Looking at the 2019 Lexus ES, it’s really hard to decide what actually constitutes a luxury car anymore, or if there’s a continuing need for this kind of car. Recently, Autotrader published a list of luxurious cars from non-luxury brands. Vehicles like the Chevrolet Impala Premiere, Mazda CX-9 Signature and 2019 Toyota Avalon Limited sure look and feel like luxury cars, but they’re sold by decidedly non-luxury automotive brands. Certainly, brand determines much of our perceptions about luxury, but that’s a very small measure.
Today, asking "What am I really getting?" by spending an extra $10,000 to $30,000 on a luxury car is a completely fair question.
More Than Features
That’s the tough part for luxury automakers like Lexus. How do you compete with cars that are far less expensive, offer the same or similar features all the while building cars that have some kind of structural or mechanical relationship to clearly non-luxury parent company Toyota vehicles? The Lexus solution seems to be to double down on offering "that certain something," making the unknowable aspects of luxury tangible. In short, this makes their cars and trucks all the more Lexus-y. That there is an identifiable "Lexusness" is a victory all its own.
This isn’t really new. Decades ago, a Cadillac, Lincoln and Mercedes-Benz had a wholly unique look and feel, each bragging about technology and performance in a way that really meant something to luxury car buyers.
Brands like Volvo heavily emphasize design while American automakers over-index on muscle and performance. Meanwhile, Lexus has gradually changed from the "more for less" luxury brand to a clear and obvious choice based on its own merits, and not just because the cars are "less expensive than a Mercedes."
One of those merits is Lexus making the purposeful choice to include design details that have a specific Japanese look and feel (I predict this kind of thing will become a more common theme from several automakers over the next five years). This first became obvious with the redesigned Lexus LS.
As soon as I saw the LS, I knew the ES would have to be a "Baby LS" in order to survive. And that seems to be exactly what Lexus did with the ES. The changes aren’t just in spirit, the new ES is actually bigger. It’s both wider and longer. At first glance, the center part of the dash seems to suggest the ES’ similarity to the Toyota Camry — there’s something about the way the padded dash material cut across and under the heating and A/C vents. But the 12.3-inch screen (on cars with navigation), long center storage box/arm rest, touch pad, shifter and digital gauges are all Lexus. If anything, some of the patterns and textures from the Avalon have more of an LS feel than even the ES, specifically on the door panels of the higher trim versions. Thankfully, the ES has Apple CarPlay. No Android equal for Lexus owners yet.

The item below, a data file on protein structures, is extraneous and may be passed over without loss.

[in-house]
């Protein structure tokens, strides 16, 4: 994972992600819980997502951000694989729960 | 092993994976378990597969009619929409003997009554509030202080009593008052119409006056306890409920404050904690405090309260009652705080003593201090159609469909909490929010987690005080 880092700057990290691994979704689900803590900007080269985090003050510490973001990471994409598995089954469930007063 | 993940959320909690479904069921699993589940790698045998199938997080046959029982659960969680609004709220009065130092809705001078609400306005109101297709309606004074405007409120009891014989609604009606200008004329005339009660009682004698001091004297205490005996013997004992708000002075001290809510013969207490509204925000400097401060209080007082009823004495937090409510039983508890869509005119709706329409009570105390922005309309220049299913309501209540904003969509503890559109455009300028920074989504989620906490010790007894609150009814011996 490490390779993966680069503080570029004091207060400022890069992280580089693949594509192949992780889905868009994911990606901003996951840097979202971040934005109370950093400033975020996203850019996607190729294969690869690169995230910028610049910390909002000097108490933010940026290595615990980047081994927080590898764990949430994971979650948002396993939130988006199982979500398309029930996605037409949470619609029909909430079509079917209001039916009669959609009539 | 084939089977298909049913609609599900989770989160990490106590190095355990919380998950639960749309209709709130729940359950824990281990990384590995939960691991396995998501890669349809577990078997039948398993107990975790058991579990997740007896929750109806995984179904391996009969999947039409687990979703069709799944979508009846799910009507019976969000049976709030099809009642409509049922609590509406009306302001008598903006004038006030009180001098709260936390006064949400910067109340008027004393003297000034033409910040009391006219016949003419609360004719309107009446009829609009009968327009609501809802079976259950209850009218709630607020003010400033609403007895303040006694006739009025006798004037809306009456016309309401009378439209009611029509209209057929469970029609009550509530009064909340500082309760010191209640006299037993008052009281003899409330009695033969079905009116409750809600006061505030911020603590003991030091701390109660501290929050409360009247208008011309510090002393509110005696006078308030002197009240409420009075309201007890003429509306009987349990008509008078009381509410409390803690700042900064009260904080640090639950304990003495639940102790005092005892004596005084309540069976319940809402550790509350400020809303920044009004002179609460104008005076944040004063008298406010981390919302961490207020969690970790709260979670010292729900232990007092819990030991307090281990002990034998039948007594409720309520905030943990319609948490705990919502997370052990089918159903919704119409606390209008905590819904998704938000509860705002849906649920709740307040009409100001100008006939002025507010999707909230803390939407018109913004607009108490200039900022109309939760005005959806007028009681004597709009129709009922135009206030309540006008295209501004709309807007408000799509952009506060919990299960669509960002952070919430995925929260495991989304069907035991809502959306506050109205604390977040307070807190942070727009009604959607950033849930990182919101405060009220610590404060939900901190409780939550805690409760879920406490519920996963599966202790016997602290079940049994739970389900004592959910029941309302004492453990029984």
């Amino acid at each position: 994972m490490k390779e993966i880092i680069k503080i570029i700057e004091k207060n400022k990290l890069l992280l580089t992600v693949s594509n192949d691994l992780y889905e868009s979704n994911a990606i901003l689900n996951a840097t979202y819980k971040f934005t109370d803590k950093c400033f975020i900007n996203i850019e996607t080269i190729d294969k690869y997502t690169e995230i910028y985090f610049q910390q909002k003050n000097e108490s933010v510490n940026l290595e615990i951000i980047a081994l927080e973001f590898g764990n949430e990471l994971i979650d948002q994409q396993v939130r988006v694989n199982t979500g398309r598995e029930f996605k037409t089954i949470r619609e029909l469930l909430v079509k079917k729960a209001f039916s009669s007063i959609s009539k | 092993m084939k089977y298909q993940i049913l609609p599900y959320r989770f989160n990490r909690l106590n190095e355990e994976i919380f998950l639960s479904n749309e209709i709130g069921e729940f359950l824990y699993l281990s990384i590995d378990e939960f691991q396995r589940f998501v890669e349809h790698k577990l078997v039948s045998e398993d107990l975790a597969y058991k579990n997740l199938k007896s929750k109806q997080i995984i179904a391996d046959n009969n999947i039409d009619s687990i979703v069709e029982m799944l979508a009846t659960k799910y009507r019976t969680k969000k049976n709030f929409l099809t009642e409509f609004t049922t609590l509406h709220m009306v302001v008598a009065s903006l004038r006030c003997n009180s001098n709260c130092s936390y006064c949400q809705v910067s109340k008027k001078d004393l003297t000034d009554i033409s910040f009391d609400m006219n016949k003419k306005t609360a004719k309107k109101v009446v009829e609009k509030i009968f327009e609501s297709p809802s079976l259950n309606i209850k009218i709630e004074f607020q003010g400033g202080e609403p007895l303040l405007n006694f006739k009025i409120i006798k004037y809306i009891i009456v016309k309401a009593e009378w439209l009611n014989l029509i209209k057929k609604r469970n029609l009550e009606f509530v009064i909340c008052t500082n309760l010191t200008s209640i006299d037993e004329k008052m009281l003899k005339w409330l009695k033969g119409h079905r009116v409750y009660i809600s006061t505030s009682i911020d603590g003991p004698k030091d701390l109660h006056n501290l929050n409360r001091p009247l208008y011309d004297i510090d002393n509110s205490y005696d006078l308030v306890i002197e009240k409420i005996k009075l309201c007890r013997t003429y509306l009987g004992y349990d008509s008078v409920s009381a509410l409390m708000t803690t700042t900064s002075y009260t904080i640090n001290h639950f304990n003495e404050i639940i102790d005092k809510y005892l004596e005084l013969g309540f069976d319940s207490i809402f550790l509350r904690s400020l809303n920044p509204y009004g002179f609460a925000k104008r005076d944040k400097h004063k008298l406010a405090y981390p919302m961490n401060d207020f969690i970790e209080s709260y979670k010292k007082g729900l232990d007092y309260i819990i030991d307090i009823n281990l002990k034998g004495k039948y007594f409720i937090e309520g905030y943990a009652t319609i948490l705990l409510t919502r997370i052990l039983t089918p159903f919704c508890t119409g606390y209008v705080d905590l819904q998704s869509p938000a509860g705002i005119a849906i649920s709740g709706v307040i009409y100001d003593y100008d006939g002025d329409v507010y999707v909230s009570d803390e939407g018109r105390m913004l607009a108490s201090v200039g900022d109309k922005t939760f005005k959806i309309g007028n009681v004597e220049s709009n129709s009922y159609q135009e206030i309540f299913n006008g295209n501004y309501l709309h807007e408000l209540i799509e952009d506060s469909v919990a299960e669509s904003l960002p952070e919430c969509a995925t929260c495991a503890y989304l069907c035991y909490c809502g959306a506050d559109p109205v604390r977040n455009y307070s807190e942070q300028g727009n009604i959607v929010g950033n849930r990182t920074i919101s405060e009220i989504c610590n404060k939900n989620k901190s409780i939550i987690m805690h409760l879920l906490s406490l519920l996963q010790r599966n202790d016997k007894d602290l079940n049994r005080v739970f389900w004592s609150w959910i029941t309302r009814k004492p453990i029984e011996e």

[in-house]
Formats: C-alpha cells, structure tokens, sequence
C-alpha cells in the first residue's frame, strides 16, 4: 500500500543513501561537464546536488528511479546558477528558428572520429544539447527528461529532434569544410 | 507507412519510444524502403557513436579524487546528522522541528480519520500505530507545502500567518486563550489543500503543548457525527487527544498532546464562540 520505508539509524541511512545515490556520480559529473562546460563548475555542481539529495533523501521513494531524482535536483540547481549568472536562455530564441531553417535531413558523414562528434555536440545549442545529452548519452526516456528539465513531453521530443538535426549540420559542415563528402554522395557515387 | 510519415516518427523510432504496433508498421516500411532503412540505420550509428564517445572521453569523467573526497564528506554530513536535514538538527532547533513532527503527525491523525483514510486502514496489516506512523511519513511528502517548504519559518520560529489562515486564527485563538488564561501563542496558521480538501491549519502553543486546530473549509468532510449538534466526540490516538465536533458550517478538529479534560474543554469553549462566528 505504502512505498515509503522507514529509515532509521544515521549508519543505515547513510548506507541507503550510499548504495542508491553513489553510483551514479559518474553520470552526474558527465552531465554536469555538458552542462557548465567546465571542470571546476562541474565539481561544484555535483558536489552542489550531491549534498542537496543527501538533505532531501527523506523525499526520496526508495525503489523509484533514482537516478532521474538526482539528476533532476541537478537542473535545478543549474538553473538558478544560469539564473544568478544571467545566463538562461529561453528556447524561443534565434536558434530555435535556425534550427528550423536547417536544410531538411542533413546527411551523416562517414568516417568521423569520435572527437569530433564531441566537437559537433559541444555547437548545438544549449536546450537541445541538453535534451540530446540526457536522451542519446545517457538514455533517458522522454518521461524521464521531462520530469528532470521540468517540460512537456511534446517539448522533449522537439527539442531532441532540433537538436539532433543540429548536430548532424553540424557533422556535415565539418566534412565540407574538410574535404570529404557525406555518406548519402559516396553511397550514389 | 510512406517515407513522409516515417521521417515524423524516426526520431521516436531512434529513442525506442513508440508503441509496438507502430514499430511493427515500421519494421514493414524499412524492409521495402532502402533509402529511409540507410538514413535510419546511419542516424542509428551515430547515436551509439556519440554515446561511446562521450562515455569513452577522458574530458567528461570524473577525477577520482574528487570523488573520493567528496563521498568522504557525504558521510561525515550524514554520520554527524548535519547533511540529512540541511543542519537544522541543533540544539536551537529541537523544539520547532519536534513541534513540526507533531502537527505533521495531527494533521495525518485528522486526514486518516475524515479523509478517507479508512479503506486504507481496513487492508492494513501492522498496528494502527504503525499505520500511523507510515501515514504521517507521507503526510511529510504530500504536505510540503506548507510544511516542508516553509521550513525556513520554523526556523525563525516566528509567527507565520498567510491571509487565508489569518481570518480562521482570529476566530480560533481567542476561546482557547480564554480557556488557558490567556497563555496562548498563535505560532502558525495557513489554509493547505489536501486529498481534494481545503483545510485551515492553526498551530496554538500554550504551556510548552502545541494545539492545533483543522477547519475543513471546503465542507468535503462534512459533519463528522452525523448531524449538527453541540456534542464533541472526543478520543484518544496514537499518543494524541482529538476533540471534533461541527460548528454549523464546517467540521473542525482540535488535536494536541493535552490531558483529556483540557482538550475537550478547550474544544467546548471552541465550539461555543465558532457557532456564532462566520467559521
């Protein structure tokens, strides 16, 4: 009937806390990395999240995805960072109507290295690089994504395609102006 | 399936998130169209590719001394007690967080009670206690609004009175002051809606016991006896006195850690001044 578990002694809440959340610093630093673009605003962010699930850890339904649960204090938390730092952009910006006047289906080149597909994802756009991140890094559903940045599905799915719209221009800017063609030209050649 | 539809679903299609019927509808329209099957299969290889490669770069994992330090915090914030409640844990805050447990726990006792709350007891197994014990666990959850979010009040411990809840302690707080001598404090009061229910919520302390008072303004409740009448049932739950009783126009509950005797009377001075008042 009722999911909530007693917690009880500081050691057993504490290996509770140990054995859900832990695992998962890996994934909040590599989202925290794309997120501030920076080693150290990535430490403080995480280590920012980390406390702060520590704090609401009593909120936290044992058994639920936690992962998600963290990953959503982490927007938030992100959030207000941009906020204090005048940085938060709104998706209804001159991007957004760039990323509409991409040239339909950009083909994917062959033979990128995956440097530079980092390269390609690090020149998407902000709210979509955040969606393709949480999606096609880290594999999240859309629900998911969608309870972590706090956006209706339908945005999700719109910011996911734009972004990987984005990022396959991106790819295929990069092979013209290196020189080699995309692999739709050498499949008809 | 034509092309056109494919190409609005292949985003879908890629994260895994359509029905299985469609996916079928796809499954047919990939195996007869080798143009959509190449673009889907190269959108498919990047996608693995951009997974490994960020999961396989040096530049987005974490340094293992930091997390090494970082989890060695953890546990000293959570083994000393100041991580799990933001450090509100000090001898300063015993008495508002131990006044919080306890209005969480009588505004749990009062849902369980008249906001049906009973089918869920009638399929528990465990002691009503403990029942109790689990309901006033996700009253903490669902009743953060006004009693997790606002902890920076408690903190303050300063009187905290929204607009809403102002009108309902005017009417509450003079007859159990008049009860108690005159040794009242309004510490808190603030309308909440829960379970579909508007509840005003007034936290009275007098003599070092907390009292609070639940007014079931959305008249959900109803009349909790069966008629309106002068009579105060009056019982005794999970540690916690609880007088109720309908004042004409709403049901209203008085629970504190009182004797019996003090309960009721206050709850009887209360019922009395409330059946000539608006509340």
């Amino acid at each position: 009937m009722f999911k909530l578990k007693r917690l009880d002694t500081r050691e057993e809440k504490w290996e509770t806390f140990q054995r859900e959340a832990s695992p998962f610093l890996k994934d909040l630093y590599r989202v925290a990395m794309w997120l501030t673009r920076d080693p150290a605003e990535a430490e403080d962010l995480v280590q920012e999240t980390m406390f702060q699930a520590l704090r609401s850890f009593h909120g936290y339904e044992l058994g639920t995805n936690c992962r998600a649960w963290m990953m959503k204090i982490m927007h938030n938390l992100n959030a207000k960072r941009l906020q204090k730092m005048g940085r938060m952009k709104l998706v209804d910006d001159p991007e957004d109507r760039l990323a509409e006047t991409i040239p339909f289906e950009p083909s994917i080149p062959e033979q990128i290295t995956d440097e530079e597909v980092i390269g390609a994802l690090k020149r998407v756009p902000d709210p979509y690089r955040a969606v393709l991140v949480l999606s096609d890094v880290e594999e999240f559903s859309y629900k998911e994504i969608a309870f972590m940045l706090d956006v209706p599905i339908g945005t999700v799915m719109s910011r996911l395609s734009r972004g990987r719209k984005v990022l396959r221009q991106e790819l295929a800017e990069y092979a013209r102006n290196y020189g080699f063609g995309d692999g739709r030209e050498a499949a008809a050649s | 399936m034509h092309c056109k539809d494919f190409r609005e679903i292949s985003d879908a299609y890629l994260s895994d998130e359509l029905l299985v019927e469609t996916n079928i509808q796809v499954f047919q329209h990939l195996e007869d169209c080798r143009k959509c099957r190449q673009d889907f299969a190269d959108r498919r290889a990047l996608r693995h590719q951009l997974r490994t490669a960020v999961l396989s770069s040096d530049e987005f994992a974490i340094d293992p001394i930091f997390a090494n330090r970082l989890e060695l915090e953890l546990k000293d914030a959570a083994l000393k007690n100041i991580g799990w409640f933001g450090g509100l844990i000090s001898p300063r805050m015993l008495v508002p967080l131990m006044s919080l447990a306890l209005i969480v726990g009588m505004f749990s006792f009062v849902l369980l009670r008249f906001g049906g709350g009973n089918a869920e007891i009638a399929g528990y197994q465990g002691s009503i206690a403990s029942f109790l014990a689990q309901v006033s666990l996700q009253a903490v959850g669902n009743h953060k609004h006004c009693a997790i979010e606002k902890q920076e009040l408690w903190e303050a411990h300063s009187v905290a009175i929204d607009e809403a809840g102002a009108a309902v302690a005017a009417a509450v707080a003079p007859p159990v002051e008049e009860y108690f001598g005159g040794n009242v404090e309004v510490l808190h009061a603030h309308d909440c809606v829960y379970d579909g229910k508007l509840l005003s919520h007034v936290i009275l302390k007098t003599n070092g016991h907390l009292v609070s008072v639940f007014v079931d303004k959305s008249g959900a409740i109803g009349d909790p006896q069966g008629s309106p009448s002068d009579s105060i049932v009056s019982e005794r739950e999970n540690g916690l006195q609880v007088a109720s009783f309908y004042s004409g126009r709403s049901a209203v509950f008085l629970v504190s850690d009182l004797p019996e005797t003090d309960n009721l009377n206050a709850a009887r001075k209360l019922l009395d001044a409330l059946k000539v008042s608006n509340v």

It all goes back to that "What am I really getting?" question. Lexus can’t really offer features and performance above and beyond all other vehicles. This isn’t a knock against Lexus, as it’s true of all luxury automakers. Ten years ago when I first used adaptive cruise control in a Jaguar, I was really impressed. Today, you can get that feature on a Subaru.
All New Lexus ES
In Rancho Palos Verdes, California, Lexus officials pulled a silky sheet off the new Lexus ES. The car doesn’t feel like Lexus interior designers went as far with the themes of origami, cut glass and a specific Japanese-ness as they did with the LS, but that could be because the ES typically has a much broader appeal (and is less expensive). The exterior has that hint at Japanese craftsmanship that the LS fully embraces.
Inside and out, the new Lexus ES has a more emotional, more dramatic look, things no one would really say about previous versions of the Lexus ES. There’s even an F-Sport version of the ES now. Something many think spells the end of the Lexus GS.
That thick, almost tangible fog of sedan unpopularity hung as heavy as the evening fog rolling over the Palos Verdes Pennisula. It’s true, consumers are far less interested in sedans than SUVs these days. But I can’t imagine a luxury automaker selling cars in the US without a luxury sedan in the lineup. Even Lexus acknowledges "There are now flagship cars and SUVs in the luxury marketplace." Then again, maybe two sedans are enough. Right now, Lexus has four plus and handful of coupes. Granted, they have plenty of proper luxury SUVs too. Personally, utility vehicles can never fully carry the luxury torch for a brand — they’re just so, well, utilitarian. "Seating for six" is the opposite of luxury in my book.
When asked about the future of luxury sedans in general, Cooper Erickson, VP of Marketing for Lexus, said, "While SUV sales have grown in recent years, the size of the luxury car market is significant. Our forecasts show the sales mix for cars will stabilize around the 40 percent level. In 17CY, cars made up 43 percent of the luxury market — that was over 920K units." It’s a fair point. Roughly a million cars is significant, especially considering luxury cars transact at higher prices than non-luxury cars and can typically mean more profit per vehicle for automakers like Lexus.
The brilliance of what Lexus has done with the ES is that they’ve broadened its appeal, since it will likely be one of fewer and fewer luxury sedans offered. Yet, at the same time, they narrowed the ES’ focus to the point where it now seems more luxurious. The key to real luxury is to get very specific with textures, design, colors and driving dynamics. The real trick here is that the Lexus ES now has that specific luxury aesthetic, but it’s combined with mainstream appeal. That unlikely combination will prove the 2019 Lexus ES very popular.